Category Archives: History

Bob Shell: Do You Believe in Ghosts?

Photo: Tony Ward, Copyright 2020

 

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Text by Bob Shell, Copyright 2020

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Do You Believe in Ghosts?

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Do I believe in ghosts? I’m not sure. Since, like the original Christians, I firmly believe in reincarnation, I’m not sure ghosts fit into my cosmology. But, I’ve had experiences that certainly seem to indicate the existence of something like the traditional ghost.

My first photography studio was an old country store building that was part of the small farm we bought in the early 70s. In front, with double doors opening onto a big front porch, was one large room, which, after I took out the counters, gave me a large, unobstructed working area. The only limitation was low ceilings, only about eight feet, that made certain lighting effects impossible. There was a second floor that I didn’t use, so I thought of taking away part of the floor to get my lights higher, but wasn’t sure. of the structural integrity of the building if I did that. The upstairs was where the people who once ran the store had lived.

There was also a back room downstairs that I made into my darkroom.

A staircase in that room led to the upstairs. Having spent as much time as I have in darkrooms, I’m certainly not afraid of the dark,.but that room used to spook me because I’d be working making prints or developing film and I’d clearly hear someone coming down those stairs, or going up them. It got so bad that I took out the staitway and closed the opening to the upstairs. Did I ever see anything? No. Nothing ever touched me, either. Not that time.

Years later, my late girlfriend, Marion Franklin, whose untimely death put me in prison, used to spend a lot of time, with me and solo, just hanging out in my photo studio on Main Street in Radford, Virginia. She loved it there, and was learning to work behind the camera as well as in front as a model. I’d made plans to enroll her in a photography school to learn the nuts and bolts of the business.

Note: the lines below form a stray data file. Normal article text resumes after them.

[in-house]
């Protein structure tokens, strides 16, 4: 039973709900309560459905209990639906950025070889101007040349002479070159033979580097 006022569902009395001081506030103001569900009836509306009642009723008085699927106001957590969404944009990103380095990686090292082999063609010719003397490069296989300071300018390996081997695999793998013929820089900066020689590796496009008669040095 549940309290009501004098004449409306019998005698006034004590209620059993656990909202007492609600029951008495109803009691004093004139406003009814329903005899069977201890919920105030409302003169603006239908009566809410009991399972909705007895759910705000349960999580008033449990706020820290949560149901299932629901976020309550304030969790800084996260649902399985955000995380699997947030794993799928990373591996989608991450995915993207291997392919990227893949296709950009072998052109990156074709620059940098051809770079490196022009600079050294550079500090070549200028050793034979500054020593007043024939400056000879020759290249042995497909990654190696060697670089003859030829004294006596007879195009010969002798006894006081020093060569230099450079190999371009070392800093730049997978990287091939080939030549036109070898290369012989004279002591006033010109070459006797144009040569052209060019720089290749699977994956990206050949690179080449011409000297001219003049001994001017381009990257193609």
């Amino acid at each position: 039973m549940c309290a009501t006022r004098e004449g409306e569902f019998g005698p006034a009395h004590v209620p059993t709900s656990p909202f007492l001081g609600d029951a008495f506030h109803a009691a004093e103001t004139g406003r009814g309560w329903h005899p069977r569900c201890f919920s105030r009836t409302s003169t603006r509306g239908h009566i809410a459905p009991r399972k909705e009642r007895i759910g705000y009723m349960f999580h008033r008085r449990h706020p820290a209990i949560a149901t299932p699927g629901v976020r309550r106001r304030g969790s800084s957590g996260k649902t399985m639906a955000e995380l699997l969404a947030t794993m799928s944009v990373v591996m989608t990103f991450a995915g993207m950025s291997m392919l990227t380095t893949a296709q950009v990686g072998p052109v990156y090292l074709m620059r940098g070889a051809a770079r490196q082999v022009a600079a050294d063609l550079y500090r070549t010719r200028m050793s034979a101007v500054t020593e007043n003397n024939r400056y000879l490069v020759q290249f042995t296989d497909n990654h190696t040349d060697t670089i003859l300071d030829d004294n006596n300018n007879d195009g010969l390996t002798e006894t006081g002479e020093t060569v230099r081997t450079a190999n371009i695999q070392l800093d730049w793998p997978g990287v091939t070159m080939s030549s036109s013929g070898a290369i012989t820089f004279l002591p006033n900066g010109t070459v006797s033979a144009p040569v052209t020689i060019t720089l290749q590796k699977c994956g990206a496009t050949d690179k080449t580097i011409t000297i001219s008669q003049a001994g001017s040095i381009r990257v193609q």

Anyway, it was not unusual for us to just hang out in the studio, even when we didn’t have any active photography projects.

Several weeks after her death, I was just sitting in my studio, head down, eyes closed, feeling very depressed. Not only had she died, but the local cops and prosecutor were blaming me for her death. I was in a real funk, not knowing what my future held, or even if I had a future.

I felt a soft hand on my shoulder. When I opened my eyes and looked up, there stood Marion, dressed in her usual blouse and jeans, smiling down at me with love in her big brown eyes. To say it freaked me out would be a major understatement. She stood there a few moments looking into my eyes, never said a word, and walked away.

I was completely stunned, didn’t know what to do. I think I called out, “Don’t go!” or “Come back!” But, when I ran into the office where she had gone, it was cold and empty.

Over the next few weeks she came several times, always when I was most depressed, and then I never saw her again.

Famous physicist Sir Roger Penrose, whose books I recommend, says he has evidence that the soul survives bodily death as a “packet of information stored at the quantum level,” an idea borne out by research at the Max Planck Institute for Physics in Germany. It is only recently that some real research into the nature of the soul has been done.

After my arrest for things that never happened I began seeing a therapist recommended by my doctor. I was having problems over Marion’s death and being falsely blamed for causing it. The therapist was a very kind woman whose regular sessions helped me survive the four years between my arrest and trial. When I told her of my visits from Marion, she told me that in her experience as a therapist, it was a common experience.

But what did I see and feel? I wonder to this day if I’d picked up a camera and snapped a picture, what would have been recorded. Nothing, perhaps, if it was merely a projection from my mind borne of longing. But, maybe, just maybe, it would have recorded an image of what I saw, gentle Marion returning to my studio that she loved so much. I’ll never know, and,.after several manifestations, she never reappeared. These occurrences were in the daytime.

Whitley Strieber has written of his experiences with his late wife, Anne, and even ‘coauthored’ a book with her spirit. I don’t dismiss his writings as fantasy, as so many have. I think we’ve removed the spiritual from our sciences to our detriment. We’ve tried to convince ourselves that there is no difference between living and dead matter, kicked the soul out the window. Slowly, I’m seeing that change, as a new generation of people take over the sciences. Maybe one day we will have a science of the soul and understand how the universe really works. I hope I live to see it.